Every breakfast spread in Turkey is graced with çay andthe traditional tulip-shaped cups. Although it was late to become an integralpart of Turkish life, tea has a history of 5,000 years and has now become anindispensable part of Turkish culture. Turkish brewing techniques andpresentation have a significant share in this success. Tea is consumed at allhours of the day and is a must at breakfast. All you need is a nice cupof Turkish tea to complete your incredible morning feast. Makesure to drink tea brewed from tea leaves gathered in the Black Sea region. 


Butter is produced from two different materials inTurkey, cream and yogurt. The butter produced from fresh yogurt or tulumyogurt (a strained yogurt produced from cow, goat, or sheep milk) iscalled yayık tereyağı (yayık butter) and has beentraditionally produced in Turkey for centuries.

The Black Sea region also makes a traditional buttercalled vakfıkebir tereyağı (vakfıkebir butter). It is obtainedby processing pure milk cream of the highest quality using traditional methods.With its unique natural yellow color, unique smell, and completely naturalingredients, it has an unmatchable taste. 

Kaymak is acreamy thick dairy product with a rich taste. The traditional method of makingkaymak is to boil milk slowly, then simmer it for two hours over a very lowheat. After the heat source is turned off, the cream is skimmed and left tocool (and mildly ferment) for several hours or days. Kaymak has a very highpercentage of milk fat - around 60%.


Turkish breakfast is thebest way to get your day started anywhere in the world. It´s filling, givingyou the energy you need, but light, so you´re not weighed down all day likesome other popular breakfasts we could name (*cough* English breakfast*cough*). It´s got tons of variety, so the picky eaters among us can pick andchoose what they like and what they don´t. It´s organic-friendlyvegetarian-friendly (butstill with some lovely meats for the carnivores amongst us), and even vegan-friendly.In short, it´s got something for everyone and is the perfect way to get yourday started. So, what’s in it? Let´s find out!

Note: Regional differencesare broad, with different things served in different spots. This is an averageTurkish breakfast. Different places will add a local flavor to the base listedbelow.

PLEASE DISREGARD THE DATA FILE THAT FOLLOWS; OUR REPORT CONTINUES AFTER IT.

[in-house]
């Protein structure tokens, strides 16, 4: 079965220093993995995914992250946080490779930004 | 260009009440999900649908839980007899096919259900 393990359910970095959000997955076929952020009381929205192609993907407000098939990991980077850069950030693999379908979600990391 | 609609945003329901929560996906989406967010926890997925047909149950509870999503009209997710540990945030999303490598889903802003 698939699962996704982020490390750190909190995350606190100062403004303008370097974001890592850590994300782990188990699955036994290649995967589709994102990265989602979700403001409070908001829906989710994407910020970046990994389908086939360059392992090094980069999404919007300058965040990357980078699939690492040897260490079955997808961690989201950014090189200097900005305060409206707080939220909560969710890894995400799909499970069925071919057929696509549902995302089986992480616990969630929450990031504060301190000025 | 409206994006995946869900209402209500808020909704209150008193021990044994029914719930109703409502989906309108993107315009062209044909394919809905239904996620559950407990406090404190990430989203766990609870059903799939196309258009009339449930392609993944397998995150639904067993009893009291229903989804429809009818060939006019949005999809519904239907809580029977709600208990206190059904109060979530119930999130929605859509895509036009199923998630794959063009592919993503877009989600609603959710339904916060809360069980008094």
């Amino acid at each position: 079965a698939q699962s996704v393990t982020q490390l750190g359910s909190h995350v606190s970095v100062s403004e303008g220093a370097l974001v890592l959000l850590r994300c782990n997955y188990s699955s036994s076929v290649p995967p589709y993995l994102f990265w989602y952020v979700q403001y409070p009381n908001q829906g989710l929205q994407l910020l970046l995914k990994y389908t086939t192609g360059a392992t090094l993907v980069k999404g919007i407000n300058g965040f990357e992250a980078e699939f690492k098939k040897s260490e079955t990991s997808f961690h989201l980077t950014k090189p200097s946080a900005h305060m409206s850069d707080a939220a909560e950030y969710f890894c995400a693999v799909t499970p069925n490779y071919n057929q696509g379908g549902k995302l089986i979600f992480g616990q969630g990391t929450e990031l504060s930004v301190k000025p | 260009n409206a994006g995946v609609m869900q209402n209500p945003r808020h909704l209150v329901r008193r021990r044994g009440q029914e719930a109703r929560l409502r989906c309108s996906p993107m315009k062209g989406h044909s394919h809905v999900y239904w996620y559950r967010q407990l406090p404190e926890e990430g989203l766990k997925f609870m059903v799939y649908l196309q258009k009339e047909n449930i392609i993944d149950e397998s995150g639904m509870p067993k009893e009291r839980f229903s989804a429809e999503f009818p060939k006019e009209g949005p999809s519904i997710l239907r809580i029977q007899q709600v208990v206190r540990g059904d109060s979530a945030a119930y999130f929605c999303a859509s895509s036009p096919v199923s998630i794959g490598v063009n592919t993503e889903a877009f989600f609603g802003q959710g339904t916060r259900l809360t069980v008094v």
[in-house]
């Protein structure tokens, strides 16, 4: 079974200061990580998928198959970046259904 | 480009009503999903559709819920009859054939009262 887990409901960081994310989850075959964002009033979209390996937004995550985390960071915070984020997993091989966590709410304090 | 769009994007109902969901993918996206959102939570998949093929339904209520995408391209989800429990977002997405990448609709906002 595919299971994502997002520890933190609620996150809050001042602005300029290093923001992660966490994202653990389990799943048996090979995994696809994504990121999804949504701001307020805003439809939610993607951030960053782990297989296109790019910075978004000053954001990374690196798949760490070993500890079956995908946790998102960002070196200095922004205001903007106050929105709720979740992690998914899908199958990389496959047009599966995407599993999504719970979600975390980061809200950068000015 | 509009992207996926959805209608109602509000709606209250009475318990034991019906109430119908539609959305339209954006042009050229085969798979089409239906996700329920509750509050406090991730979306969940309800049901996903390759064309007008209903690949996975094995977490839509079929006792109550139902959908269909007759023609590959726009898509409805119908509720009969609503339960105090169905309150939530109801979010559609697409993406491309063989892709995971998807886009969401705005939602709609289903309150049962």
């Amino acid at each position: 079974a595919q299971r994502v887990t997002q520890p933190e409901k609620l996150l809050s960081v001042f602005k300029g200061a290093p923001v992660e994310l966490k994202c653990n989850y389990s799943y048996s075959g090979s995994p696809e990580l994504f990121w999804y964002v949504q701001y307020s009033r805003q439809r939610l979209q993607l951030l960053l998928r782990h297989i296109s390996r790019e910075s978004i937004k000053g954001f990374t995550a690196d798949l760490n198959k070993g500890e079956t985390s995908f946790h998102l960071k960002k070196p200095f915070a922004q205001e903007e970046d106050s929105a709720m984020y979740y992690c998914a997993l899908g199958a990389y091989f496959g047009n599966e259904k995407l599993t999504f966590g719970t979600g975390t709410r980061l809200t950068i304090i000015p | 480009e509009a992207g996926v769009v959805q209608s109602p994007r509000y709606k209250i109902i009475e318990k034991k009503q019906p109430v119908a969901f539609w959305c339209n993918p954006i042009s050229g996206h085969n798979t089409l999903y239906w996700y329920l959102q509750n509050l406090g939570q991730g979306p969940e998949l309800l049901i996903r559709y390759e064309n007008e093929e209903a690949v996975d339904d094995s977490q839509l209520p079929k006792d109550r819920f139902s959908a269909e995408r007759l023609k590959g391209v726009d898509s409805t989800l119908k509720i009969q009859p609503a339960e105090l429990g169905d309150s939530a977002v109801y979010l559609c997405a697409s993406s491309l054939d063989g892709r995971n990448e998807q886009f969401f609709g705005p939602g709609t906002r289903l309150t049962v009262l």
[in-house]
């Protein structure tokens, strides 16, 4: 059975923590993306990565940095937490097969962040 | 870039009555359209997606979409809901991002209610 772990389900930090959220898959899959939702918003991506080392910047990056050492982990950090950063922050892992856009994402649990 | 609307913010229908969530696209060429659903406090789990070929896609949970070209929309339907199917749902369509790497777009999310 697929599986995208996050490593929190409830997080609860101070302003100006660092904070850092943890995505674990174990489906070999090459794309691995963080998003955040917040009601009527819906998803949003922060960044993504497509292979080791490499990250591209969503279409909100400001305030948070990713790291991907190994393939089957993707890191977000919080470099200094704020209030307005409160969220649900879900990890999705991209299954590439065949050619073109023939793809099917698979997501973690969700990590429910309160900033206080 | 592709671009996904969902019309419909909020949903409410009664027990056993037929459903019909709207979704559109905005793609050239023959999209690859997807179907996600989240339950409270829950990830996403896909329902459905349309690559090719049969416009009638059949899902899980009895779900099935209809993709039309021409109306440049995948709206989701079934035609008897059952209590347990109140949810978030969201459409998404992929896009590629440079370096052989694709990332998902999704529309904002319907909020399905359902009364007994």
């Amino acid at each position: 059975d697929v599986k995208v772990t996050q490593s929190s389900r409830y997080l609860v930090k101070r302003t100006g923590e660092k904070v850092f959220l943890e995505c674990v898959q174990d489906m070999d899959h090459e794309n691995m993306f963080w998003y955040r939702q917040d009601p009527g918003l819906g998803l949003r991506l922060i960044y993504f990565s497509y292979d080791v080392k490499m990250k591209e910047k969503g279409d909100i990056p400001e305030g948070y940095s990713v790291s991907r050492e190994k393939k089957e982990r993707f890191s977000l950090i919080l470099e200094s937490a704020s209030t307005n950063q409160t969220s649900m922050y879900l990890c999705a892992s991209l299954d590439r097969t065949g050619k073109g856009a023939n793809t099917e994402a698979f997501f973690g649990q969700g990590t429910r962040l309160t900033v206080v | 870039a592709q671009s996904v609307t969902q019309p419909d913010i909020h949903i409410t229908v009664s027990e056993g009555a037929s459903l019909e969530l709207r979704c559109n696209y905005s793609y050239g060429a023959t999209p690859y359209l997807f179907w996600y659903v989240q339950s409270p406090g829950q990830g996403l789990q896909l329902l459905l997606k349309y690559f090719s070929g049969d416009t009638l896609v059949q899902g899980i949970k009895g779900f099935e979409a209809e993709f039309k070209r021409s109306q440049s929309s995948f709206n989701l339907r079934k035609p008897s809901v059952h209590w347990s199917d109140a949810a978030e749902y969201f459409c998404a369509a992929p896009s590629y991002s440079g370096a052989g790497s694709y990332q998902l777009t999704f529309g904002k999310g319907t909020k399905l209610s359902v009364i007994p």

Start Your Day with a Freshly Brewed Turkish Tea

More tea is consumed in Turkey than any other countryin the world, and it starts at breakfast. Black tea is muchmore common than any other kind of tea, and in Turkey it´s made in somethingcalled a çaydanlık, which separates a concentrated form of tea andboiled water. It´s strong but never bitter, and studies have shown that Turkishtea helps regulate blood vessels and the heart, lowering the chance ofa stroke or heart attack. It´s served in beautiful fluted glass cups, adding tothe aesthetics of the breakfast. 

Tomato and Cucumber Salad

Peppers are often added, but tomatoes and cucumbersare essential to any Turkish breakfast, particularly Çengelköycucumbers, which are smaller and tastier than normal cucumbers. Obviously,salad is typically served with a drizzle of olive oil and a pinch of salt tobring out the flavor. 


White cheese is anabsolute must at any breakfast, and typically there´s a variety of anywherebetween 1-4 different types of cheese. Aged kaşar, çeçil, tulum, lor, and othercheeses are common, though white cheese (similar to feta) is the only cheesethat is more or less required. 


Usually both black and green olives will be served. Beprepared for Turkish olives to be better and more flavorfulthan any you´ve ever had before!?? 


You´ll find eggs cooked in some form at almost everyTurkish breakfast. However, the way might vary. Probably most common is thedish cooked in a traditional pan called menemen, made of eggs,tomato, green peppers, and spices, with salt and oregano sprinkled on top.Cheese or meat can be added to it - it´s sweet and delicious regardless of howyou have it!

If that´s not to your taste, boiled eggs, omelets, andfried eggs with beef sausage (called sujuk) are all also very common at aTurkish breakfast table. 


Bread isanother critical part of Turkish breakfast. Standard Turkish white bread,called ekmek, with a crispy crust and a light fluffy inside is always hot andfreshly baked. A sesame bagel-like bread called simit is alsopresent at just about every Turkish breakfast. From there, açma and poğaça breakfastrolls, often stuffed with anything from cheese to meat to olive paste, arecommonly served. The bread is used to eat with the salad and soak up any juicesfrom a menemen, olive oil, or some of the other delectable dips on thebreakfast menu...

Bal Kaymak - Honey and Clotted Cream

This is a luxury at most breakfasts, but it´s anabsolute must. The clotted cream of kaymak is as good a cream as you´ll findanywhere in the world, and Turkish honey is also famed to be amongst the best,with hundreds of different types on offer. The variety depends on the flowersthey´re pollinated from and all honey is 100% natural. In fact,honey straight off the comb is very common in Turkey, with locals heading tothe store and buying an entire honeycomb rather than a jar.